Sydney Jan 28 (UNI) Scientists are investigating if children are more vulnerable than adults to radiation from mobile phones.
A study of 110 adults at the Australian Centre for Radio frequency Bioeffects Research, partly funded by the Federal Government, confirmed mobile phones causes a change in brain function by altering brainwaves known as alpha waves.
The centre, at Melbourne's Swinburne University of Technology, is now investigating the effect on 40 children aged 12 to 13, and 20 people aged 55 to 75 years.
Associate Professor Rodney Croft, from the centre, said while studies had been conducted on adults, the effect on children had, until now, remained untested.
"Although there's a very little effect on healthy young adults, there is a possibility that it could be much stronger in children or the elderly," Professor Rodney Croft said.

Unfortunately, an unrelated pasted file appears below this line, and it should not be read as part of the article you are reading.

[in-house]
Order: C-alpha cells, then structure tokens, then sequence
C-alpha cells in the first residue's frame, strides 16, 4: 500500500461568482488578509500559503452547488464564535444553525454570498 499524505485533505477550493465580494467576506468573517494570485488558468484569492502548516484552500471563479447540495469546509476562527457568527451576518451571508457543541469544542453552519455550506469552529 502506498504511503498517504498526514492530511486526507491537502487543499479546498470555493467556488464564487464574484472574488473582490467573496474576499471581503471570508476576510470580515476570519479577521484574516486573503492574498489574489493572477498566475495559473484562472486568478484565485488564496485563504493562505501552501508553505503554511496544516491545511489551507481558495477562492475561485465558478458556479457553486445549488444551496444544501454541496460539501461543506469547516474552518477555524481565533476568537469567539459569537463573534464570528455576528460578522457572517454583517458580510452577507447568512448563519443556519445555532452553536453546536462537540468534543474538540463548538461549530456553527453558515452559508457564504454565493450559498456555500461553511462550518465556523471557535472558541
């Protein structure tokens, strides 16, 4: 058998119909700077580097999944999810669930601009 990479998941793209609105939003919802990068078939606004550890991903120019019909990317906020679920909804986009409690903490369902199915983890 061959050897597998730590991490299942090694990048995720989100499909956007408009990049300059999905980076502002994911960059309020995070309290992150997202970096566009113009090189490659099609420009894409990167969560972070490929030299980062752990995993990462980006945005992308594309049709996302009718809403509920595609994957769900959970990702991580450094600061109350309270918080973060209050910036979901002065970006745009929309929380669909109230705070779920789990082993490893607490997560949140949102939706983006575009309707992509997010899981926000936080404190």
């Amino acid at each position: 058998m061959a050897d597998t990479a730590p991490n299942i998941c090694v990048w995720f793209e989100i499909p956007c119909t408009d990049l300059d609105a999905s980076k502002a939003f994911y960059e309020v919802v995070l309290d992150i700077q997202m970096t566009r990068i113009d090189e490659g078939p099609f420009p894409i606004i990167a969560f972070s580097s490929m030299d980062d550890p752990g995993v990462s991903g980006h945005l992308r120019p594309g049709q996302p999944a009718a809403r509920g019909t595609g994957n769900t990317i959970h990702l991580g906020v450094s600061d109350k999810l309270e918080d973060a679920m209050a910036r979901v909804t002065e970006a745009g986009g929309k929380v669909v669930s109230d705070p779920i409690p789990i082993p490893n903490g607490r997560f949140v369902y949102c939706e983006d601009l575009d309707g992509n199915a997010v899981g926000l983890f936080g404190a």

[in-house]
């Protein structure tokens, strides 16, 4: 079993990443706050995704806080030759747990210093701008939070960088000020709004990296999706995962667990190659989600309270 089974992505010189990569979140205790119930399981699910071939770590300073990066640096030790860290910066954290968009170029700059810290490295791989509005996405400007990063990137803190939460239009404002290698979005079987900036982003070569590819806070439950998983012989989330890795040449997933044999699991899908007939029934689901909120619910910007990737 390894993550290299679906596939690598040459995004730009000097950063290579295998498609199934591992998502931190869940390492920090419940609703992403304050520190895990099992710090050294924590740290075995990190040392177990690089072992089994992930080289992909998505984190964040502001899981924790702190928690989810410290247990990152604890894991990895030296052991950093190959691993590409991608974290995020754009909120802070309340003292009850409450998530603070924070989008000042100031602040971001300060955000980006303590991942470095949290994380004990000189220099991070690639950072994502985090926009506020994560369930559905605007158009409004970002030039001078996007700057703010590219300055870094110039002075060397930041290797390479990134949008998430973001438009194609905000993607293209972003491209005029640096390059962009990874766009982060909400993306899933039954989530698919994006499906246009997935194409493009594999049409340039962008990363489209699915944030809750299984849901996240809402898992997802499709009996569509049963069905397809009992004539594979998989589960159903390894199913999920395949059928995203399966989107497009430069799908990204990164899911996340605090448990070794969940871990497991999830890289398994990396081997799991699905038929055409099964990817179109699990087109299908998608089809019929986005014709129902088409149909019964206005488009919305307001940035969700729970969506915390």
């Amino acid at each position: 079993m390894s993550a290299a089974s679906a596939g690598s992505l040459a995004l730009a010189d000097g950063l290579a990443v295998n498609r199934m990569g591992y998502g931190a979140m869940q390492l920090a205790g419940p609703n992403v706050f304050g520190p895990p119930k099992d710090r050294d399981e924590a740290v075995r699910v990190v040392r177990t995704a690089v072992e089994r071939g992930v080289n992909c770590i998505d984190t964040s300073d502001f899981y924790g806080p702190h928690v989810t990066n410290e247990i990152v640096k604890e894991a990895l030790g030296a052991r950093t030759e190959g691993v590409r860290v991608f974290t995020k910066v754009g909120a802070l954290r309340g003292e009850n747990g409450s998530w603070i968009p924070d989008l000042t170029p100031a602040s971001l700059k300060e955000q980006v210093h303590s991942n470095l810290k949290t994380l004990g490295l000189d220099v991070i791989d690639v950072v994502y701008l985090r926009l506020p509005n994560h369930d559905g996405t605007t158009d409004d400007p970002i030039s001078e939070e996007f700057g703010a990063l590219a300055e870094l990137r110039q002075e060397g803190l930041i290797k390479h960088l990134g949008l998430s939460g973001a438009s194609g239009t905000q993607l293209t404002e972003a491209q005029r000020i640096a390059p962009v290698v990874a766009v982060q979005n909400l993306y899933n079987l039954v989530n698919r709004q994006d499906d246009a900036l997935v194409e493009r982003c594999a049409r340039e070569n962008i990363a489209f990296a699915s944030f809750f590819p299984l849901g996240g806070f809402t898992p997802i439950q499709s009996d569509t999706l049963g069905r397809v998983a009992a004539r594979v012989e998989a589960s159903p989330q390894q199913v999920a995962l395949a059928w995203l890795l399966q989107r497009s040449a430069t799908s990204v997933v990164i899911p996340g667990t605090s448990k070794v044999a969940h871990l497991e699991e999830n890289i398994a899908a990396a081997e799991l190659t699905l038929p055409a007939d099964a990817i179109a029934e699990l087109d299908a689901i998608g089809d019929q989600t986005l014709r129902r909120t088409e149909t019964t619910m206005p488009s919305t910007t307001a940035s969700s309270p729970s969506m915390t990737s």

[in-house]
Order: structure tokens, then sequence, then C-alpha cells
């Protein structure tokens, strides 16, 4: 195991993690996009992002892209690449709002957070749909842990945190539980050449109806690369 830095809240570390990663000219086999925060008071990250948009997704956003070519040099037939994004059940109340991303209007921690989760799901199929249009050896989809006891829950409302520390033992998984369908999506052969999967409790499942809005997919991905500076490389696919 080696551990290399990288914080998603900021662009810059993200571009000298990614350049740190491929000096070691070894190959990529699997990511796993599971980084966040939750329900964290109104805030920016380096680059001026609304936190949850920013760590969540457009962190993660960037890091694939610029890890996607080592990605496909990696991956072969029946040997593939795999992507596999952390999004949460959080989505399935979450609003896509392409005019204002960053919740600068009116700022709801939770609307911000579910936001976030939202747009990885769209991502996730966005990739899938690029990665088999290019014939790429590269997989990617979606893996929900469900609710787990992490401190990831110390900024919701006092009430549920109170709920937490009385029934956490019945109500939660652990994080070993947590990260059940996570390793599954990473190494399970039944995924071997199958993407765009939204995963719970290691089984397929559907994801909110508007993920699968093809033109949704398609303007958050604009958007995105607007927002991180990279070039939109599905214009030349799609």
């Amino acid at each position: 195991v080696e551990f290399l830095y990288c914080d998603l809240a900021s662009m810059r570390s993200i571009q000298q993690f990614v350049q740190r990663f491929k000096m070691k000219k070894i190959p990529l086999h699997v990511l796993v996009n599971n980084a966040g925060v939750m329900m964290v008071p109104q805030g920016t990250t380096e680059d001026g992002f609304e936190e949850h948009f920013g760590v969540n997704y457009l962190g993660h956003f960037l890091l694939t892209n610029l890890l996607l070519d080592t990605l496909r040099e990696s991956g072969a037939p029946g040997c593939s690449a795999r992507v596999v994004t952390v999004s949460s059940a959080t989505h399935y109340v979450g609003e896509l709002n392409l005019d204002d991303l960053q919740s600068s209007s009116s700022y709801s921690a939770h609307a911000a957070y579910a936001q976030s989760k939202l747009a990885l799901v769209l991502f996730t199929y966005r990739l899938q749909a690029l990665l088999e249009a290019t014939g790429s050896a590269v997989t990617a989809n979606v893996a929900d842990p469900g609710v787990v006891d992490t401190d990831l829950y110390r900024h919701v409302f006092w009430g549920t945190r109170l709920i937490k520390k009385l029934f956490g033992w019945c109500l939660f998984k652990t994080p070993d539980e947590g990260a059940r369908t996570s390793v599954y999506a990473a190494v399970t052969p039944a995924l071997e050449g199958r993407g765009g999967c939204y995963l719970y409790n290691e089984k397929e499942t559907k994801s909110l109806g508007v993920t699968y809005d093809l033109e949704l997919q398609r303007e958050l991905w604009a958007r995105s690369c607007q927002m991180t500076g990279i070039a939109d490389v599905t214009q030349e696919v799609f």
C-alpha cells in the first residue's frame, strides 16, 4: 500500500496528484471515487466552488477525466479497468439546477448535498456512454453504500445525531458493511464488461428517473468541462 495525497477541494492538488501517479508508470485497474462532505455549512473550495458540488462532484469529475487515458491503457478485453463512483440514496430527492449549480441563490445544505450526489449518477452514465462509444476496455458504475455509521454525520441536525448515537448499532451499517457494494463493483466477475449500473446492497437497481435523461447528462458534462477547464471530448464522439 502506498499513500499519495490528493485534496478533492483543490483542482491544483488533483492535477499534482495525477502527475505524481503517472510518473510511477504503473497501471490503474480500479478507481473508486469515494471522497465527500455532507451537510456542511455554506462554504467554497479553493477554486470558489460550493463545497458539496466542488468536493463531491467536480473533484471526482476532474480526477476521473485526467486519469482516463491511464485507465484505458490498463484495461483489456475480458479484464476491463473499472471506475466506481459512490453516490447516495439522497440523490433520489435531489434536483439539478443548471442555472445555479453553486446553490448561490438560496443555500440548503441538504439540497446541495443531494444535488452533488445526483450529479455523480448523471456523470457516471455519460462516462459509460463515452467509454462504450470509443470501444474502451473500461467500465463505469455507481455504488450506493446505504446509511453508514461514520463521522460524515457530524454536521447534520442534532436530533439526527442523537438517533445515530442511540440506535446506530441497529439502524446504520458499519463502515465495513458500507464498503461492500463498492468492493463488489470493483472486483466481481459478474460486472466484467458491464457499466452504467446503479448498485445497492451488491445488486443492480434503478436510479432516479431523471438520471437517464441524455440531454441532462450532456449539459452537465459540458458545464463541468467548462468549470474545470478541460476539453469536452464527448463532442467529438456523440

Scientists worldwide agree there is no evidence linking electromagnetic radiation emitted by mobile phones to adverse health effects, but claims that frequent use can cause headaches, nausea, problems with concentration, cancer and brain tumours.
Researchers fear children may be more vulnerable because the exposure dose received by a child's brain is higher than an adult's and their nervous system is still developing, the Age reported.
A spokesman for federal Health Minister Nicola Roxon said: "We have no plans to restrict usage at this point. Of course we monitor any developments in medical research as a matter of course." UNI XC NC SSC1238